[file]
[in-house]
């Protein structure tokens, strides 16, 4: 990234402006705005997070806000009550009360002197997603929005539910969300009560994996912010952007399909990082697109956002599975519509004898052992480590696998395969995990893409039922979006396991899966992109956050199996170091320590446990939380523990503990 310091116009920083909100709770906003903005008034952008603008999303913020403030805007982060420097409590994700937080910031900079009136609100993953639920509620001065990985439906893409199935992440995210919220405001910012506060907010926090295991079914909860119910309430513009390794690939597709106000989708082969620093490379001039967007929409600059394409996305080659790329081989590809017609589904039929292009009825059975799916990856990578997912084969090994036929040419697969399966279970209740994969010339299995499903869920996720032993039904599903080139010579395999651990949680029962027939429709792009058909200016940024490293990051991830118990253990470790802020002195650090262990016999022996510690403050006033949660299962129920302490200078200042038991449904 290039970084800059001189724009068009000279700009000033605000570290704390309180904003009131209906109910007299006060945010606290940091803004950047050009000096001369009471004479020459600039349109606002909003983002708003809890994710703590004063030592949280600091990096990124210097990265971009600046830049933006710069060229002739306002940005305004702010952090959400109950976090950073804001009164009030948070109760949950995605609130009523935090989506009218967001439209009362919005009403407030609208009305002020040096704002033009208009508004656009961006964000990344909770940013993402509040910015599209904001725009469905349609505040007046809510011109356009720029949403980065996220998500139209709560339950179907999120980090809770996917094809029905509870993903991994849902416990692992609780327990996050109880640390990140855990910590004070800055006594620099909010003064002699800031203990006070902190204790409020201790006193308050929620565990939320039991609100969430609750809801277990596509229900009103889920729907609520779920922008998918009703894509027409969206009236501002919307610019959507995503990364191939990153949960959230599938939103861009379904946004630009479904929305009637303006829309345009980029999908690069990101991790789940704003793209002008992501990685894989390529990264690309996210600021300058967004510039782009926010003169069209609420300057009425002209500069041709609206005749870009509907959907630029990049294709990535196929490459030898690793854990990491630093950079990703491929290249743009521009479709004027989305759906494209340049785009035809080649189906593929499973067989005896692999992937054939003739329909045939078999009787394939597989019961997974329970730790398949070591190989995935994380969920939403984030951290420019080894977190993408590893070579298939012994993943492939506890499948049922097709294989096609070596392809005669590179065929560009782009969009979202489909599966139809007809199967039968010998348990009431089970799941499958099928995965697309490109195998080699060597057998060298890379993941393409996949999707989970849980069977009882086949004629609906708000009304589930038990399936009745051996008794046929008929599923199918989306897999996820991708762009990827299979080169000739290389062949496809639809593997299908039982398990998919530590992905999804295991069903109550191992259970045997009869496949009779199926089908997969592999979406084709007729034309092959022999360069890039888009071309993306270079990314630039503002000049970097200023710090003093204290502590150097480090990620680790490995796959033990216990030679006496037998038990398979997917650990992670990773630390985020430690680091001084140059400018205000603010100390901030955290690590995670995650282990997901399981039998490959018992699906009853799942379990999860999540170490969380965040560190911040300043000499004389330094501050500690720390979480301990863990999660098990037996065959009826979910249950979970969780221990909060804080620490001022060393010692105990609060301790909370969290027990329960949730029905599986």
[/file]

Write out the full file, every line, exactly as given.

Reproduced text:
[in-house]
């Protein structure tokens, strides 16, 4: 990234402006705005997070806000009550009360002197997603929005539910969300009560994996912010952007399909990082697109956002599975519509004898052992480590696998395969995990893409039922979006396991899966992109956050199996170091320590446990939380523990503990 310091116009920083909100709770906003903005008034952008603008999303913020403030805007982060420097409590994700937080910031900079009136609100993953639920509620001065990985439906893409199935992440995210919220405001910012506060907010926090295991079914909860119910309430513009390794690939597709106000989708082969620093490379001039967007929409600059394409996305080659790329081989590809017609589904039929292009009825059975799916990856990578997912084969090994036929040419697969399966279970209740994969010339299995499903869920996720032993039904599903080139010579395999651990949680029962027939429709792009058909200016940024490293990051991830118990253990470790802020002195650090262990016999022996510690403050006033949660299962129920302490200078200042038991449904 290039970084800059001189724009068009000279700009000033605000570290704390309180904003009131209906109910007299006060945010606290940091803004950047050009000096001369009471004479020459600039349109606002909003983002708003809890994710703590004063030592949280600091990096990124210097990265971009600046830049933006710069060229002739306002940005305004702010952090959400109950976090950073804001009164009030948070109760949950995605609130009523935090989506009218967001439209009362919005009403407030609208009305002020040096704002033009208009508004656009961006964000990344909770940013993402509040910015599209904001725009469905349609505040007046809510011109356009720029949403980065996220998500139209709560339950179907999120980090809770996917094809029905509870993903991994849902416990692992609780327990996050109880640390990140855990910590004070800055006594620099909010003064002699800031203990006070902190204790409020201790006193308050929620565990939320039991609100969430609750809801277990596509229900009103889920729907609520779920922008998918009703894509027409969206009236501002919307610019959507995503990364191939990153949960959230599938939103861009379904946004630009479904929305009637303006829309345009980029999908690069990101991790789940704003793209002008992501990685894989390529990264690309996210600021300058967004510039782009926010003169069209609420300057009425002209500069041709609206005749870009509907959907630029990049294709990535196929490459030898690793854990990491630093950079990703491929290249743009521009479709004027989305759906494209340049785009035809080649189906593929499973067989005896692999992937054939003739329909045939078999009787394939597989019961997974329970730790398949070591190989995935994380969920939403984030951290420019080894977190993408590893070579298939012994993943492939506890499948049922097709294989096609070596392809005669590179065929560009782009969009979202489909599966139809007809199967039968010998348990009431089970799941499958099928995965697309490109195998080699060597057998060298890379993941393409996949999707989970849980069977009882086949004629609906708000009304589930038990399936009745051996008794046929008929599923199918989306897999996820991708762009990827299979080169000739290389062949496809639809593997299908039982398990998919530590992905999804295991069903109550191992259970045997009869496949009779199926089908997969592999979406084709007729034309092959022999360069890039888009071309993306270079990314630039503002000049970097200023710090003093204290502590150097480090990620680790490995796959033990216990030679006496037998038990398979997917650990992670990773630390985020430690680091001084140059400018205000603010100390901030955290690590995670995650282990997901399981039998490959018992699906009853799942379990999860999540170490969380965040560190911040300043000499004389330094501050500690720390979480301990863990999660098990037996065959009826979910249950979970969780221990909060804080620490001022060393010692105990609060301790909370969290027990329960949730029905599986």